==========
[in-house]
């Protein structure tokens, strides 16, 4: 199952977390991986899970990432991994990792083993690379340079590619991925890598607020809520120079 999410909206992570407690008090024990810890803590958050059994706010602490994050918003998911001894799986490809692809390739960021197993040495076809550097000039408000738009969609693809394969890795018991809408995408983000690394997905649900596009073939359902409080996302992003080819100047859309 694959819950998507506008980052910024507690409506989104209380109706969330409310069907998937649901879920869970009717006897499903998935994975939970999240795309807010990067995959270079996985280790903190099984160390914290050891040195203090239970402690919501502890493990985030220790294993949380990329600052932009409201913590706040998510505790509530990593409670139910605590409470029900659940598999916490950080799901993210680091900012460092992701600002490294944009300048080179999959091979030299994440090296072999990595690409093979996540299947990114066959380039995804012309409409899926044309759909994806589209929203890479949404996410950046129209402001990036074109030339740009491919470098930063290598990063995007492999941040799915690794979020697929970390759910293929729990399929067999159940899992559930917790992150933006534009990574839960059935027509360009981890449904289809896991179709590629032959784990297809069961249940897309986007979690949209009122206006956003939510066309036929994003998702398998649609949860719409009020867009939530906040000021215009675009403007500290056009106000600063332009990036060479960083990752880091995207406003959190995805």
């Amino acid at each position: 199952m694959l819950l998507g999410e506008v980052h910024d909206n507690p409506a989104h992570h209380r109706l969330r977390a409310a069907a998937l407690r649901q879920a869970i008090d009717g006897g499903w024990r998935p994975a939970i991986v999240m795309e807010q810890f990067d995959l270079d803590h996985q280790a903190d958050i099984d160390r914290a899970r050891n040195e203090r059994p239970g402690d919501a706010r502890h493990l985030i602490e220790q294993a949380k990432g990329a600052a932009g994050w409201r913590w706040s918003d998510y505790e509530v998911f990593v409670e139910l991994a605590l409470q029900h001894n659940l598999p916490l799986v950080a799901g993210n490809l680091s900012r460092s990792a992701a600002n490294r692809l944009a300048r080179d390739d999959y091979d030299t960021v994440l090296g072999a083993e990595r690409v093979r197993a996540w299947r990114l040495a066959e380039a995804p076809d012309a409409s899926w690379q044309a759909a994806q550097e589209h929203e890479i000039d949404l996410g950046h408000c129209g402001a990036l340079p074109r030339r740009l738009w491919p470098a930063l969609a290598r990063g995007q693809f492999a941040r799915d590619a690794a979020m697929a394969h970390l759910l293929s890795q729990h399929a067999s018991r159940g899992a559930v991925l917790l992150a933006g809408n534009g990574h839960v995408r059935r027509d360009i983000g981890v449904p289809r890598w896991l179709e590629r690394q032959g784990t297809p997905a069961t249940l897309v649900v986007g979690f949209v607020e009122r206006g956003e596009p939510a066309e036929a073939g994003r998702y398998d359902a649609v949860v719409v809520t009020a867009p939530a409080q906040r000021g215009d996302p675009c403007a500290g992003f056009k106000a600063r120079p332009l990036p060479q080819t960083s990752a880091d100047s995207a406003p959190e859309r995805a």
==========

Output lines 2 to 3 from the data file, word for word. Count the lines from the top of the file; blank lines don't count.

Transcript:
């Protein structure tokens, strides 16, 4: 199952977390991986899970990432991994990792083993690379340079590619991925890598607020809520120079 999410909206992570407690008090024990810890803590958050059994706010602490994050918003998911001894799986490809692809390739960021197993040495076809550097000039408000738009969609693809394969890795018991809408995408983000690394997905649900596009073939359902409080996302992003080819100047859309 694959819950998507506008980052910024507690409506989104209380109706969330409310069907998937649901879920869970009717006897499903998935994975939970999240795309807010990067995959270079996985280790903190099984160390914290050891040195203090239970402690919501502890493990985030220790294993949380990329600052932009409201913590706040998510505790509530990593409670139910605590409470029900659940598999916490950080799901993210680091900012460092992701600002490294944009300048080179999959091979030299994440090296072999990595690409093979996540299947990114066959380039995804012309409409899926044309759909994806589209929203890479949404996410950046129209402001990036074109030339740009491919470098930063290598990063995007492999941040799915690794979020697929970390759910293929729990399929067999159940899992559930917790992150933006534009990574839960059935027509360009981890449904289809896991179709590629032959784990297809069961249940897309986007979690949209009122206006956003939510066309036929994003998702398998649609949860719409009020867009939530906040000021215009675009403007500290056009106000600063332009990036060479960083990752880091995207406003959190995805």
């Amino acid at each position: 199952m694959l819950l998507g999410e506008v980052h910024d909206n507690p409506a989104h992570h209380r109706l969330r977390a409310a069907a998937l407690r649901q879920a869970i008090d009717g006897g499903w024990r998935p994975a939970i991986v999240m795309e807010q810890f990067d995959l270079d803590h996985q280790a903190d958050i099984d160390r914290a899970r050891n040195e203090r059994p239970g402690d919501a706010r502890h493990l985030i602490e220790q294993a949380k990432g990329a600052a932009g994050w409201r913590w706040s918003d998510y505790e509530v998911f990593v409670e139910l991994a605590l409470q029900h001894n659940l598999p916490l799986v950080a799901g993210n490809l680091s900012r460092s990792a992701a600002n490294r692809l944009a300048r080179d390739d999959y091979d030299t960021v994440l090296g072999a083993e990595r690409v093979r197993a996540w299947r990114l040495a066959e380039a995804p076809d012309a409409s899926w690379q044309a759909a994806q550097e589209h929203e890479i000039d949404l996410g950046h408000c129209g402001a990036l340079p074109r030339r740009l738009w491919p470098a930063l969609a290598r990063g995007q693809f492999a941040r799915d590619a690794a979020m697929a394969h970390l759910l293929s890795q729990h399929a067999s018991r159940g899992a559930v991925l917790l992150a933006g809408n534009g990574h839960v995408r059935r027509d360009i983000g981890v449904p289809r890598w896991l179709e590629r690394q032959g784990t297809p997905a069961t249940l897309v649900v986007g979690f949209v607020e009122r206006g956003e596009p939510a066309e036929a073939g994003r998702y398998d359902a649609v949860v719409v809520t009020a867009p939530a409080q906040r000021g215009d996302p675009c403007a500290g992003f056009k106000a600063r120079p332009l990036p060479q080819t960083s990752a880091d100047s995207a406003p959190e859309r995805a």